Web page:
I never actually dated anyone in college. I’m not sure what that was about. I was thoughtful, conscientious, and passably cute. No warts, oozing orifices, rotting limbs. I developed strong relationships, engaged in life-changing conversations, and got some startlingly good grades. But no action. Not an ounce.
Luckily, I had an outlet for my frustrated attempts at romance. There’s something of a captured audience in college, a group of people who are extremely bright and alarmingly articulate. They were the perfect match for my over-mature self: people who were a bit older, a bit wiser, and most importantly, more than a bit unavailable. That’s right: college professors.
I may have had crushes on at least half of my professors in college. There were very minimal requirements for this unsought affection, and most passed the basic parameters: a quick intellect, a passion for learning, very little jutting nose hair, and something approximating respectable teeth. Once they’d surmounted these obstacles, I was free to fantasize at leisure. I would sit in class, legs crossed alertly and eyes bright, looking like I couldn’t possibly get enough of Mayan pottery, but really taking notes that read, “And then, he unbuttoned my blouse....”
Sometimes, as a tool for procrastination, I’d unveil my crushes during a pre-test study session with my classmates. They would be, almost uniformly, morbidly fascinated. “Dr. Cushman? He’s got salt-and-pepper chest hair! He works out in spandex biker shorts! He’s fifty!”
“Stop,” I’d protest, “You’re making me hot.”
Only my closest friends ever got the full scoop. In those relationships, storytelling was more reciprocal. They would tell their real-life romantic escapades, and I’d detail my classroom fantasies. The classic tale had a basic premise, a visit to a professor’s office during his visiting hours.To begin with, I would look devastatingly sultry. The outfit was key, and I’d always go over it with my friends: casually low-cut shirt, nicely arranged hair, some whisper of perfume. He’d get up to close the door and on the way back would literally trip....
I should add that in all my fantasies I always relied on nothing short of an interventionist low-order deity conspiring towards the trysting moment, mostly because I never imagined either myself or my crush actually initiating anything without some hot-and-heavy accident transporting us to thoughtless folly. Cold-hearted calculation on my part was so ballsy as to be unimaginable. And his initiating things without apology would be totally skeezy because-have I mentioned?-with a few notable exceptions, these men were married. Ehm. Premeditation was out of the question for both of us. We needed all the divine intervention in the world (or perhaps more aptly: diabolic intervention).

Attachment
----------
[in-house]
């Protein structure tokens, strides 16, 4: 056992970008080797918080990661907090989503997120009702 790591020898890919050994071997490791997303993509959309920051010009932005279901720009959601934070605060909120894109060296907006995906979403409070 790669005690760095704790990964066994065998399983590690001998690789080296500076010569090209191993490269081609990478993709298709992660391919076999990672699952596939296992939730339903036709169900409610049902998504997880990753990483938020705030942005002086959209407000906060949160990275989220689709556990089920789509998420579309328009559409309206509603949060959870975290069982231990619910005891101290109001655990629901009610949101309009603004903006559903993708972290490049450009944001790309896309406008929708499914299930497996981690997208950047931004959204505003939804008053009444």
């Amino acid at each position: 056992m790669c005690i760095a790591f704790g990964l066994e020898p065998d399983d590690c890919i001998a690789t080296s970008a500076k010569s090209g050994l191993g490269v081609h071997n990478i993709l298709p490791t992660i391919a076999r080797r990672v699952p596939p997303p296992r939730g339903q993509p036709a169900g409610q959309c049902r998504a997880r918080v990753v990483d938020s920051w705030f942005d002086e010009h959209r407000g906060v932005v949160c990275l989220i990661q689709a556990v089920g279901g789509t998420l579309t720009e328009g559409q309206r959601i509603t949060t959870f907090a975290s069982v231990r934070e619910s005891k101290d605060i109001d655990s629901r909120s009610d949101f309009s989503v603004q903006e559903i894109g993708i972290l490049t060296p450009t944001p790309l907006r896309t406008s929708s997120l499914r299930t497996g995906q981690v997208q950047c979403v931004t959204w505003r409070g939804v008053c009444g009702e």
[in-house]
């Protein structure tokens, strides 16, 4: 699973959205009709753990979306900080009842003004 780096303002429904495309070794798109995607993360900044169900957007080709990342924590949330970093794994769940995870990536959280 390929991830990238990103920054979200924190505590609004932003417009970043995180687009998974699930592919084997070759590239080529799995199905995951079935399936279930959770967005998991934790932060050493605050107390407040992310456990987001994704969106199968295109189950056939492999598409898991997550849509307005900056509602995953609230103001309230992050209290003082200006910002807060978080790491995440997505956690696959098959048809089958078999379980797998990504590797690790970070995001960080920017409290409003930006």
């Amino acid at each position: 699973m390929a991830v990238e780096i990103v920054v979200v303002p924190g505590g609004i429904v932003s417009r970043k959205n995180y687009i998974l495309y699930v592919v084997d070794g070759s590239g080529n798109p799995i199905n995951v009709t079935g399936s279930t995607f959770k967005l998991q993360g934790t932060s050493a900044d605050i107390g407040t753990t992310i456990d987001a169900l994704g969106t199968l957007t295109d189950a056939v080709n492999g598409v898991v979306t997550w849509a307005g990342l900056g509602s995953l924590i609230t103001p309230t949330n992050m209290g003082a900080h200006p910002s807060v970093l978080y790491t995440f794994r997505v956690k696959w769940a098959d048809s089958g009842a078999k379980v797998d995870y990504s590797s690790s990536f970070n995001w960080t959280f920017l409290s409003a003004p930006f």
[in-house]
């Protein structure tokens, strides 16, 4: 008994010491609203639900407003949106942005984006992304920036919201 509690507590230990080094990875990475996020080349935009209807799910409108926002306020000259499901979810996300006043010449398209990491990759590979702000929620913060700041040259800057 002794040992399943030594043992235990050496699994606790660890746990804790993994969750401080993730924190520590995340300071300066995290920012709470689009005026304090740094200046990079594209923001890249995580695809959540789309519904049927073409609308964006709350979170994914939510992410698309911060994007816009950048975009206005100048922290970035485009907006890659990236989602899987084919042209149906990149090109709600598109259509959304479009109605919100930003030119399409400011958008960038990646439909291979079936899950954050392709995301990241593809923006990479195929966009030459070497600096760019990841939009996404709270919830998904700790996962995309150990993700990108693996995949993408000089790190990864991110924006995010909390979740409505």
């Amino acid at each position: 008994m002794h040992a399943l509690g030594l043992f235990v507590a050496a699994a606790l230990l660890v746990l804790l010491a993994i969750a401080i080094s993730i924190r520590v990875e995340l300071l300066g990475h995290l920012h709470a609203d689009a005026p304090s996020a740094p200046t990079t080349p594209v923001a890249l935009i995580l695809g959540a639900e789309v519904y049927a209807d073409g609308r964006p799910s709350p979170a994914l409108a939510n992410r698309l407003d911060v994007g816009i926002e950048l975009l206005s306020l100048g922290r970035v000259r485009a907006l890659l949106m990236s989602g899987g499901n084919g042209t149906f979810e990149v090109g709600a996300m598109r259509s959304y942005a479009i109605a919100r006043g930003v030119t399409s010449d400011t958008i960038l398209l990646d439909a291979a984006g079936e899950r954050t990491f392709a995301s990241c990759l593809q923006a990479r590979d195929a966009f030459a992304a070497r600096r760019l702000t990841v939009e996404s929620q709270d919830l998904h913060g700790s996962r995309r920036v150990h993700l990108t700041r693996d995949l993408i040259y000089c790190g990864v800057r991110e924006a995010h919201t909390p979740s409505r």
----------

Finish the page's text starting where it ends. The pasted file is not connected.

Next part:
So, tripping. I would be in his office, and he would trip and fall onto me a bit. He would pick himself up quickly, blushing and laughing, and we’d go through an embarrassed conversation about that fold in the carpet “getting him every time,” and I would be blushing so winningly that, for the rest of the meeting, he wouldn’t be able to take his eyes off of me. Heat would be running high.
At this point in relaying the story, I’d realize that I’d still need yet another interventionist trick before his body would be against mine, my face tipped back and receiving his warm lips, etc., insert Nora Roberts quotation. Yes, the tripping wouldn’t do it alone. So the low-order deity would have to step in again, wearily twisting her strings or whatever, so that, when it would be time to leave, he’d say he had to leave as well and, as he’d go to open the door, he’d trip again onto me. Ok, lightning may not strike twice, but that doesn’t mean that a carpet can’t wrinkle repeatedly. Let’s just throw in, for good effect, that his hand would slip down my shirt and under my bra and cup my breast. Sure, what the hell? Two accidental trippings and an unintended full-breast groping. And let’s say I would moan quietly, without particularly meaning to, and let’s say that then our brains would shut off and we’d just kiss for a long, groping while, as he whispered, “Your essay on spinning in fin-de-siècle England? Why have porn when I can read your assignments?”